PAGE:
I'm back! I enjoyed eight days in Dominican paradise, but it was finally time to return back to Canada. The week away was full of high blood sugars and diet pepsi (boo-hoo) but, I managed to enjoy my vacation despite having to bring Mr. Diabetes along with me for ride and trust me, diabetes is quiet the interesting travel companion.
Unfortunately, I don't have an exciting story about crossing the borders with my insulin pump. The pump isn't as mysterious as it once was and security guards and custom officers know what is in my pocket and why my backpack is overpacked with supplies. I got through both the Toronto and Dominican airport without any issues what-so-ever! In fact I didn't even end up mentioning my insulin pump in the Dominican and they didn't even check.
The first few days of my vacation my blood sugars ran super high, in the twenty range (360ish) and it was driving me crazy. I was constantly bolusing taking the maximum bolus possible, which was 14 units for me. I felt like I was just pumping insulin and getting no results. I even thought something was up with my pump until finally one morning I woke up within a normal range, and from there one it started to come down (still on the high side most of the time, but understandable.) The issue wasn't so much the lack of knowledge about unknown carbs from the food, but more so the drinks.
I was sad to find out that they carried Pepsi products, being a hardcore diet Coke fan - or to Dominican's Coke Light. The fountain pops were all Pepsi products and I began drinking 7up instead of diet Pepsi which ended up sending my blood sugars sky rocketing out of control. Then, I started enjoying the lemonade in the morning for breakfast, which also sky rocketed my blood sugars and to conclude the sky rocketing, I was drinking strawberry daiquiris throughout the day at the swim up bar.
I knew going into the trip that high blood sugars were going to become normal blood sugars, and it was something that I had to accept as much as I tried to bolus as much as I could as well as check my blood sugar. It was difficult, but made easier with a pump, as much as I considered going on syringes for my trip (since wearing a pump with a bikini is, well, interesting) I ultimately was happy that I had my insulin pump, so that I could go trigger happy when I was indulging which was 99% of the time.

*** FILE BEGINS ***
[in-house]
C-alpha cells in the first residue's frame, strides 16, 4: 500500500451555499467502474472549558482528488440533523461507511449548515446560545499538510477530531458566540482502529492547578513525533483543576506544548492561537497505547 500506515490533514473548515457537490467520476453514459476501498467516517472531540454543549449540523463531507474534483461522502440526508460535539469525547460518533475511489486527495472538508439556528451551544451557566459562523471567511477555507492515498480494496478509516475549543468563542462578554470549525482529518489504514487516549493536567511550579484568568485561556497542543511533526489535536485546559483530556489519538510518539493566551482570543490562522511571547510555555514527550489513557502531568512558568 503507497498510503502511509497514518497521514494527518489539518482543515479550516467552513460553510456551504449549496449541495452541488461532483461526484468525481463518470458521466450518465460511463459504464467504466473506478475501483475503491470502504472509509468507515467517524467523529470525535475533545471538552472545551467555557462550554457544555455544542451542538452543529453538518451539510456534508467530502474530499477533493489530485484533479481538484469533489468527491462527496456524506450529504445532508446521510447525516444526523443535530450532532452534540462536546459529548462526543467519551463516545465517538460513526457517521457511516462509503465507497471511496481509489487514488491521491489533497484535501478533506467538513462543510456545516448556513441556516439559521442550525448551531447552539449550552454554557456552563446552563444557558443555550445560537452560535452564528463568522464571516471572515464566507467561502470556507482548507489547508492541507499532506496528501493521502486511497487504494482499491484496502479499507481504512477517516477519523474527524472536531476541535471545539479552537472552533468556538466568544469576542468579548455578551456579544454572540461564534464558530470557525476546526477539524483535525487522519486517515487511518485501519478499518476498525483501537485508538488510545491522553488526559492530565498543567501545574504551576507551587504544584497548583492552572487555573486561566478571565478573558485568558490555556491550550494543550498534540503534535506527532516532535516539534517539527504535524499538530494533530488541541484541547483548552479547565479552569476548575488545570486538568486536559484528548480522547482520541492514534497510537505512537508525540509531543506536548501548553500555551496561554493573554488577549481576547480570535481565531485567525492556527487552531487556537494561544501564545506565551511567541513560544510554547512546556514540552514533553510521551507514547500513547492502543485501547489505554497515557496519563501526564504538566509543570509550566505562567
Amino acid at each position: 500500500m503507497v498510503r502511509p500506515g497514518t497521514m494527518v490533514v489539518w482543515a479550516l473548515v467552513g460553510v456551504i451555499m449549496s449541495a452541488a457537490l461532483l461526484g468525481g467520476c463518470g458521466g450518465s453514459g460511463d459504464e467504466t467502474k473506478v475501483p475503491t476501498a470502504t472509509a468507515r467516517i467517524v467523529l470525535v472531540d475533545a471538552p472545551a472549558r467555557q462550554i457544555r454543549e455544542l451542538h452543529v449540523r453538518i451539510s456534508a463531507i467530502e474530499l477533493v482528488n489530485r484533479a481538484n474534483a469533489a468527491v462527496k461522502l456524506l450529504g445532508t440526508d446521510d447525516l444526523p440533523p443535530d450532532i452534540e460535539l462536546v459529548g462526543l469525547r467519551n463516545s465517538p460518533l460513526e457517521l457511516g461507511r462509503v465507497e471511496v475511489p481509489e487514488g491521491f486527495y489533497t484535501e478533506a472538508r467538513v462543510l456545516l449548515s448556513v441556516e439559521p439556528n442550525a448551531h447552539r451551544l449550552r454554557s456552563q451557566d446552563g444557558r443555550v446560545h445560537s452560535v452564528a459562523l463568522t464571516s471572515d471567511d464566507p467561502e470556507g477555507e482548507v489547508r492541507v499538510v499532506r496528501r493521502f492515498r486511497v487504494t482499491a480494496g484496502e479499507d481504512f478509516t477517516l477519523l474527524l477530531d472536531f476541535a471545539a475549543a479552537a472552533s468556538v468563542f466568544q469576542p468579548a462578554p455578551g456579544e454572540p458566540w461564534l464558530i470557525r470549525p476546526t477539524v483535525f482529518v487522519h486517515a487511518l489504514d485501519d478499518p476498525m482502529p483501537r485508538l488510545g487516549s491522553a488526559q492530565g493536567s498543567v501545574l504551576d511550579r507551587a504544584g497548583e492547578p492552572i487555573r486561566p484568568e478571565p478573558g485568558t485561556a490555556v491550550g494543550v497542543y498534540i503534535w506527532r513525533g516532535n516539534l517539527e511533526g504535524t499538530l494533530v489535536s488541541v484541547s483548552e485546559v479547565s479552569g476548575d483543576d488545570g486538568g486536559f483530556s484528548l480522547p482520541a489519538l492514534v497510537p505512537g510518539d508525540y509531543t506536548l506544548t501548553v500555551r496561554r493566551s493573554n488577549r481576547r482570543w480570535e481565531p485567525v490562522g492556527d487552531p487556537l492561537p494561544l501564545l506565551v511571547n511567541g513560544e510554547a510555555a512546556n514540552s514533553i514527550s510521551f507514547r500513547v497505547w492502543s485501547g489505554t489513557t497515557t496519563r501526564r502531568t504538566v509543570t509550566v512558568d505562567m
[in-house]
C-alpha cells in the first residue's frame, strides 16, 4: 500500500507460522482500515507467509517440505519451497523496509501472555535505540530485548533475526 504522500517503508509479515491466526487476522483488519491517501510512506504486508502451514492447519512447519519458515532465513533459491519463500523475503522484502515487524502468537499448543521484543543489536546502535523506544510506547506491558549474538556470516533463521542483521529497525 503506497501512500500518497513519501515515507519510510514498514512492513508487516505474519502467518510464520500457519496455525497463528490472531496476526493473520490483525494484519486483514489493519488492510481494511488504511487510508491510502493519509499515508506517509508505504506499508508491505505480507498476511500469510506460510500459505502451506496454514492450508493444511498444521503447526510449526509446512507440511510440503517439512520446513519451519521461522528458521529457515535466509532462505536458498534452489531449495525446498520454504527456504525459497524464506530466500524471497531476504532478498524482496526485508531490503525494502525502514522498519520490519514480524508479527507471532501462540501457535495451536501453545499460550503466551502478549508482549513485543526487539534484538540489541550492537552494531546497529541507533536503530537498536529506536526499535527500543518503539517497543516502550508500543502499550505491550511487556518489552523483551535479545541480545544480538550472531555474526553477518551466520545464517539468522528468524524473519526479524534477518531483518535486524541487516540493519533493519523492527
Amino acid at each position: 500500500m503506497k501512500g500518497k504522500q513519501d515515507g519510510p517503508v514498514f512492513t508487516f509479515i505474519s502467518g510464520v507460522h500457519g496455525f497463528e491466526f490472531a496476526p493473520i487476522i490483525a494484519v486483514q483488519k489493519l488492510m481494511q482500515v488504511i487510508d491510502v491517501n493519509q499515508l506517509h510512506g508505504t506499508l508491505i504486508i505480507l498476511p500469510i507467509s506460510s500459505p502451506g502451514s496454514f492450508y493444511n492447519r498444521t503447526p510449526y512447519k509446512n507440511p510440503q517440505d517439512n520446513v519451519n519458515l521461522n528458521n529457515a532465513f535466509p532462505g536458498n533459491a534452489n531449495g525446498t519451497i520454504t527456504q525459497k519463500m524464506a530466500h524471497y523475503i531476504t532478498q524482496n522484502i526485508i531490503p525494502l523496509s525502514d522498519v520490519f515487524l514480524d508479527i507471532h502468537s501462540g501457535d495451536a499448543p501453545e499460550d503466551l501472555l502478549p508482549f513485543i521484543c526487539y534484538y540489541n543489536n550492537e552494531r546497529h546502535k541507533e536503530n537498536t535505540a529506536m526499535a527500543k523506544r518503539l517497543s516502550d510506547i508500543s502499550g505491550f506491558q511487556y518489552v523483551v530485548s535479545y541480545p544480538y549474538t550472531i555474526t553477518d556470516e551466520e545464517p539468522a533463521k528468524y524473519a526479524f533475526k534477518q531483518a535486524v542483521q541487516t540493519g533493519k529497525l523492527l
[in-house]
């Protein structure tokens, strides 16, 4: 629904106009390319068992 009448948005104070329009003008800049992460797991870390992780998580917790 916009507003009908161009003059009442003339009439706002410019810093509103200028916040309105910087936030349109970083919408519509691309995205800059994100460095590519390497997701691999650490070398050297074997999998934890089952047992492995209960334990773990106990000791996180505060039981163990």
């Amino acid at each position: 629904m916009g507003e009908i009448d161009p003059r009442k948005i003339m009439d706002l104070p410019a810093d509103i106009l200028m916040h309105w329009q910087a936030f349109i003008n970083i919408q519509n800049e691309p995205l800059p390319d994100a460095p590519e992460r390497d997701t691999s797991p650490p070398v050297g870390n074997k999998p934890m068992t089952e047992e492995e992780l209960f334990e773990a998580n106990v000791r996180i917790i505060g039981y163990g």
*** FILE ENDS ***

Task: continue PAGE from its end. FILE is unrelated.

Over the time there, no one asked me about my site except for two ladies that were local to the Dominican. The first lady was the masseuse, as soon as I said I had diabetes, she insisted I needed a massage, which Vince and I already planned to do. What a nice way to relax by the way, a massage by the ocean!
The second lady asked me in the pool. Vince had gotten out, and just as I went to follow him, she asked me if I spoke English. Her english was decent, as she began to ask me what my site was. She said she thought it was to make me really skinny (clearly, it's not working then...haha!) but once I told her it was for diabetes, she got even more confused. She was un sure what diabetes was. When I began to practice my Spanish by saying, "Soy Diabetico" she still didn't know, then I started to describe it and she shouted, "SUGA" then all of a sudden she recognized the word, but wanted me to teach her how I say it in Canada - 'dia-bee-tees' she then told me that her grandmother has 'SUGA' and she said she doesn't think any children have 'SUGA' in Dominican. After quickly googling now that I am back, I see that diabetes is more common in Dominican than she may have realized, in fact according to the Universidad of Santo Domingo, diabetes is the third cause of death besides heart attack and traffic accidents in the Dominican.
It was interesting to teach her about type 1 and type 2 diabetes, and after I showed her my pump once I was out of the water and she was very interested, pushing on my site asking if it hurts. She smiled as she said, "you can eat whatever you want right..." and I nodded and was happy that she understood my little mini lesson. Maybe she will take that information and meet a type 1 somewhere out there! You never know what impact you make or what lessons you teach!